In preparing a tooth for the application of a restorative material, two methods previously have been used. First, traditional retentive pins and undercuts have been used to aid mechanical retention of restorations. More recently, acid etching has been used to roughen the tooth surface to allow retention of polymeric materials. Alternatively, chemicals, such as glass ionomer cements and dentin bonding agents, can be used to achieve a similar result. While both methods are useful particularly for dental enamel, they are inefficient for dentin.
It is an object of the present invention to significantly increase the bonding strength of a restorative material to a tooth when compared with prior known mechanical and chemical methodologies. When the present method is used in connection with bonding a composite resin to dentin, bonding strengths can be improved by 300 percent.
A feature of this invention is that surface areas of a tooth to be treated can be easily limited, avoiding damage to pulp or the surrounding oral tissue.
Other objects, features and advantages of this invention, as well as the best mode for practice thereof, will become more apparent from a reading of the following detailed description of the invention which makes reference to the following drawing:
FIG. 1 is a cross-sectional, elevational view of a tooth.
Referring to FIG. 1, a tooth has essentially three layers. The outermost layer is comprised of enamel. Enamel is the hardest part of the tooth and forms a protective layer over the supporting body portion of the tooth. Enamel and dentin are mainly comprised of a mineral calcium phosphate (or apatite) surrounded by a matrix of protein and lipid.
Dentin comprises the principal mass of the tooth. In comparison with enamel, dentin has a higher organic (protein) content.
Beneath the dentin is the pulp. Pulp contains vessels and nerves and, therefore, is extremely sensitive to pressure and temperature. The intact enamel and dentin protect the pulp.
When a tooth becomes damaged by either physical or natural degenerative processes, the enamel may be eroded and/or the dentin exposed. This necessitates restoration. A restorative material may be used to cover the exposed surface. Restorative materials may comprise ceramics, alloys, glass ionomers, composite resins or polymers. They serve to protect the surface of the tooth from further damage.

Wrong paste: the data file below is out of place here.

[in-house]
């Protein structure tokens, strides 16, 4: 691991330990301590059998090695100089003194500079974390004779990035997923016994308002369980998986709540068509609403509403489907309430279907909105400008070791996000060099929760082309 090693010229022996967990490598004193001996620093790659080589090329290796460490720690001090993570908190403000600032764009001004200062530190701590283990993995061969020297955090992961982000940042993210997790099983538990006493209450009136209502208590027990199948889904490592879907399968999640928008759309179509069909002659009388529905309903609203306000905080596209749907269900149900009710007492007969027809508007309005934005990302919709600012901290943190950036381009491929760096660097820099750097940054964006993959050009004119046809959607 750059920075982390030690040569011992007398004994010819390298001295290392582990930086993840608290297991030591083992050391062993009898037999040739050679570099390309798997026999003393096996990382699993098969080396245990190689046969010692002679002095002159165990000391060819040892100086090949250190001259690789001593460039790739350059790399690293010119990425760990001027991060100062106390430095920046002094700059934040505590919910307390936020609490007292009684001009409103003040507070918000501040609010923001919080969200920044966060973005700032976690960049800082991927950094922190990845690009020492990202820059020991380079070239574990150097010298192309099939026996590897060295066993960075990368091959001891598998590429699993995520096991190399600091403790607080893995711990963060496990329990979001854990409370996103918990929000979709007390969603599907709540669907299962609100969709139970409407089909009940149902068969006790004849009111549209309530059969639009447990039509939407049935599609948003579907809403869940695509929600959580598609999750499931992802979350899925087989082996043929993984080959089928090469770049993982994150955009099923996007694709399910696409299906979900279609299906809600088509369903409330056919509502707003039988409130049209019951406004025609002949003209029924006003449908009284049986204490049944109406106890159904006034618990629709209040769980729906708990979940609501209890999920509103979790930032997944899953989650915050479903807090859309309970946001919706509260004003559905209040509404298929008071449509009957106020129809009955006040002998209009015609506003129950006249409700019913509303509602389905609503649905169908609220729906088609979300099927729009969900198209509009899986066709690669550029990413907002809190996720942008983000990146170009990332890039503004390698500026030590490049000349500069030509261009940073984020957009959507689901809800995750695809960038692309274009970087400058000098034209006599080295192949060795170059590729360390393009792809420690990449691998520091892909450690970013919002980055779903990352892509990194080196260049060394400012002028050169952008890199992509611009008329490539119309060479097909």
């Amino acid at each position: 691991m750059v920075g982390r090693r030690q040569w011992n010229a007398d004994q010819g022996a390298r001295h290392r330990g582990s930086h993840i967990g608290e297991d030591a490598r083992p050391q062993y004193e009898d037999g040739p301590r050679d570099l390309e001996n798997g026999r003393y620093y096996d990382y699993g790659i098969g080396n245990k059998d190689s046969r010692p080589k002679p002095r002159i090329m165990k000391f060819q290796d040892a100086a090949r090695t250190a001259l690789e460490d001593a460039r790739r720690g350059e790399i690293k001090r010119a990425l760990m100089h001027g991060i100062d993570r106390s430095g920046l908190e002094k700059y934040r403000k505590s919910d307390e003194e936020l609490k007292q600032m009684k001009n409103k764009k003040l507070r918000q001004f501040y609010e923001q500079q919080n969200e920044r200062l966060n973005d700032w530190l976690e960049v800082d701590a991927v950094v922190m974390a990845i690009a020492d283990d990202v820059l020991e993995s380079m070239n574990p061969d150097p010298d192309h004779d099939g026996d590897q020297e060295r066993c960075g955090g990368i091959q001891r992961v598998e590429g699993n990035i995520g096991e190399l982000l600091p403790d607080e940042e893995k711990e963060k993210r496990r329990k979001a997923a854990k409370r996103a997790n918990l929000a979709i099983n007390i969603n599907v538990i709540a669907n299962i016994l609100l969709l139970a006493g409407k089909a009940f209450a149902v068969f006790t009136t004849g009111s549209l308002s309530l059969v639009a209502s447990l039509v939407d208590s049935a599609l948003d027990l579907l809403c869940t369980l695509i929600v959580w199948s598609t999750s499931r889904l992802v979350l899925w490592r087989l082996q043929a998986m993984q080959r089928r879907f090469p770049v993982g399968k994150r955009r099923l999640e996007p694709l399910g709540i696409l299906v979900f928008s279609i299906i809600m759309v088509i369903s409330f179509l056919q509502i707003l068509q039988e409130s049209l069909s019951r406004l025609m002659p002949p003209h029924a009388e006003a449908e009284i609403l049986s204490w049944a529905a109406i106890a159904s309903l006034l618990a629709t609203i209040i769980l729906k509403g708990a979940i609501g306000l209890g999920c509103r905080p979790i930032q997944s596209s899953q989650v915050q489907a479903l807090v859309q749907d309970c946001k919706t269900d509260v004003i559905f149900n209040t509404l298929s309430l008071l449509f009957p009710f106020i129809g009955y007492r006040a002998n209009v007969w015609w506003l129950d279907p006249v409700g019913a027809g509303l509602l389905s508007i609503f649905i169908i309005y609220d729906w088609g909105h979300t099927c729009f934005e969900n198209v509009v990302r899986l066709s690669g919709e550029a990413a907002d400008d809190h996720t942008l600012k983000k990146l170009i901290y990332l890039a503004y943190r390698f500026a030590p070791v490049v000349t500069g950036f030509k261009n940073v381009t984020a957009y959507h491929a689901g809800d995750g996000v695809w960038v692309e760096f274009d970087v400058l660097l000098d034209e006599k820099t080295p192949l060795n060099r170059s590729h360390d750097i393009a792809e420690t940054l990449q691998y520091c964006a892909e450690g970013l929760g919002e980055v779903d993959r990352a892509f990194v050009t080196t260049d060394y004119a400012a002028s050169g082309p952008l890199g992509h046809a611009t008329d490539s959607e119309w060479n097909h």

To prepare a surface of a tooth for application of a restorative material, the surface (either enamel, cementum or dentin) should be treated to improve bonding. In an example of the present invention, treatment occurs by applying a low energy carbon dioxide laser to the exposed surface.
Dental mineral absorbs very little light in the visible region, but absorbs a large amount of light in the infrared region from 9 to 11 μm. Dental enamel, cementum and dentin contain the mineral carbonated apatite which has absorption bands in the infrared region due to phosphate, carbonate and hydroxyl groups in the crystal structure. As noted above, carbon dioxide gas lasers produce an infrared beam in this region.
A low energy density, short duration beam is used as a means of effecient energy transfer to the localised area of the tooth surface. In other words a pulsed low energy density beam obtained as by pulsed operation of a carbon dioxide laser and directed upon the area to be treated is used. This means that fusion, melting and recrystallization of the enamel cementin or dentin crystals exposed is confined to a thin (i.e., approximately 5 μm) surface region.
The beam may be in the form of a continuous wave or may be pulsed, as noted above. The effects achieved by pulsing the carbon dioxide laser are related to the energy levels chosen. Low energy levels of approximately 5 J avoid damage to surrounding oral tissue and pulp. By pulsing, however, peak power-density can be kept relatively constant (i.e., between 107 and 108 W per cm2). Pulse energy-densities between 10 and 50 J per cm2 are preferred. Optimum surface roughening has been found to occur at 50 J per cm2. Pulses of 100-200 ns duration have been found to be optimum.
The transfer of light energy to heat at the tooth surface has been found be be efficient at wavelengths between 9.32 and 10.59 μm. Mineral structure is altered as well as surface morophology providing a chemically and physically attractive surface for improved bonding.